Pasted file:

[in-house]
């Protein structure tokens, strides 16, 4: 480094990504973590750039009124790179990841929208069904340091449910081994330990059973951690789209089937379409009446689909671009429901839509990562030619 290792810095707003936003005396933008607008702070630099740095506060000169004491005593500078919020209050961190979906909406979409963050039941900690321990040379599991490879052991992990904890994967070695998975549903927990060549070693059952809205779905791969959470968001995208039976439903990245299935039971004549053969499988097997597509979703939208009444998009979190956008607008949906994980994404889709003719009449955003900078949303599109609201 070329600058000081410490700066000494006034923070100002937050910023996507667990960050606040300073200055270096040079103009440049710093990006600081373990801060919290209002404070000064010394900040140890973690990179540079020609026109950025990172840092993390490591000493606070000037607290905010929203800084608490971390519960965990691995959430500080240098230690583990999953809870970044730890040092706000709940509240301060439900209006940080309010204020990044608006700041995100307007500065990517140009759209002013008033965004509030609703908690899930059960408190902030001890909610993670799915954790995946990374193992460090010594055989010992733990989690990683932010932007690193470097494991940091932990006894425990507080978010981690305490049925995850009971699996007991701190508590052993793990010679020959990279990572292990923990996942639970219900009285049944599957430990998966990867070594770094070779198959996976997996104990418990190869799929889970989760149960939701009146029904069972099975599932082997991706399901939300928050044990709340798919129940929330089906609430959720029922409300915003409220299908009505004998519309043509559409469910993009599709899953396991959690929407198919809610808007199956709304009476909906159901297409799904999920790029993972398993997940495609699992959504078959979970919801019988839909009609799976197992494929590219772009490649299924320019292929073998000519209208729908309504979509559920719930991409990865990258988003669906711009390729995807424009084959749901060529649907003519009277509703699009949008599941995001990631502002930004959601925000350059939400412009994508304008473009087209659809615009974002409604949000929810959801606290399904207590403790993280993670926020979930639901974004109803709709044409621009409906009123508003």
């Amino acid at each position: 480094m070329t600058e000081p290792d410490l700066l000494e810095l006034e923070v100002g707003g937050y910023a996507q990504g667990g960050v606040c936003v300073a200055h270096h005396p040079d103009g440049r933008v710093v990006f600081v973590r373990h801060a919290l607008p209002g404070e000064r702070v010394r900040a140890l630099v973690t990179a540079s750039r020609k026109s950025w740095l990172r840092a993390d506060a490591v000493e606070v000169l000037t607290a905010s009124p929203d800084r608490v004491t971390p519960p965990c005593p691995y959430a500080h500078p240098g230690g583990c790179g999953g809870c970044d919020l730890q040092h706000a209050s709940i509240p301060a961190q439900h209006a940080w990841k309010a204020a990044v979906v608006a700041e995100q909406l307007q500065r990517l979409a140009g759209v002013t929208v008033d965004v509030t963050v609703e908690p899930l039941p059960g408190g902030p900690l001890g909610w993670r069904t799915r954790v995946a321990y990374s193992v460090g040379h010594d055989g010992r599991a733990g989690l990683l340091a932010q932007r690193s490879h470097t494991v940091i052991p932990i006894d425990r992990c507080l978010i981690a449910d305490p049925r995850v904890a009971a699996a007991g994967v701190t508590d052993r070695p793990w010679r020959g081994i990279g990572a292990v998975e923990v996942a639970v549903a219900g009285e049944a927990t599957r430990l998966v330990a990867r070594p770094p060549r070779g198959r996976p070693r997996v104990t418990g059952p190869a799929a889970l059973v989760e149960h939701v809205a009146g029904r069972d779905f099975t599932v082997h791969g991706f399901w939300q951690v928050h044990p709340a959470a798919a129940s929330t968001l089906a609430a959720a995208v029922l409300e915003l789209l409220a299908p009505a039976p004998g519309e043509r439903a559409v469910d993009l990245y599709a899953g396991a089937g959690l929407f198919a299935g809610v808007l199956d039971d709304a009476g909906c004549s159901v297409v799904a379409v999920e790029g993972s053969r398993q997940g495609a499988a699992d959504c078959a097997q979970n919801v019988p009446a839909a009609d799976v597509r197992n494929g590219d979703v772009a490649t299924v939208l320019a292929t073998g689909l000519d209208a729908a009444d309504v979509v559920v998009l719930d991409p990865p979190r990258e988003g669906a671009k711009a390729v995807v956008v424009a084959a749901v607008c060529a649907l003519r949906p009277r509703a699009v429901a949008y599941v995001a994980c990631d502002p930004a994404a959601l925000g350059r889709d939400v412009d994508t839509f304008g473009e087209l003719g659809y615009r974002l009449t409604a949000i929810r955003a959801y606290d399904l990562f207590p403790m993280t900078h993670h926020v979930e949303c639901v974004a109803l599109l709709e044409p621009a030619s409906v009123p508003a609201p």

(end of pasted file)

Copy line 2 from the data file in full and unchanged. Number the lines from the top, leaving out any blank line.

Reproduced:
């Protein structure tokens, strides 16, 4: 480094990504973590750039009124790179990841929208069904340091449910081994330990059973951690789209089937379409009446689909671009429901839509990562030619 290792810095707003936003005396933008607008702070630099740095506060000169004491005593500078919020209050961190979906909406979409963050039941900690321990040379599991490879052991992990904890994967070695998975549903927990060549070693059952809205779905791969959470968001995208039976439903990245299935039971004549053969499988097997597509979703939208009444998009979190956008607008949906994980994404889709003719009449955003900078949303599109609201 070329600058000081410490700066000494006034923070100002937050910023996507667990960050606040300073200055270096040079103009440049710093990006600081373990801060919290209002404070000064010394900040140890973690990179540079020609026109950025990172840092993390490591000493606070000037607290905010929203800084608490971390519960965990691995959430500080240098230690583990999953809870970044730890040092706000709940509240301060439900209006940080309010204020990044608006700041995100307007500065990517140009759209002013008033965004509030609703908690899930059960408190902030001890909610993670799915954790995946990374193992460090010594055989010992733990989690990683932010932007690193470097494991940091932990006894425990507080978010981690305490049925995850009971699996007991701190508590052993793990010679020959990279990572292990923990996942639970219900009285049944599957430990998966990867070594770094070779198959996976997996104990418990190869799929889970989760149960939701009146029904069972099975599932082997991706399901939300928050044990709340798919129940929330089906609430959720029922409300915003409220299908009505004998519309043509559409469910993009599709899953396991959690929407198919809610808007199956709304009476909906159901297409799904999920790029993972398993997940495609699992959504078959979970919801019988839909009609799976197992494929590219772009490649299924320019292929073998000519209208729908309504979509559920719930991409990865990258988003669906711009390729995807424009084959749901060529649907003519009277509703699009949008599941995001990631502002930004959601925000350059939400412009994508304008473009087209659809615009974002409604949000929810959801606290399904207590403790993280993670926020979930639901974004109803709709044409621009409906009123508003």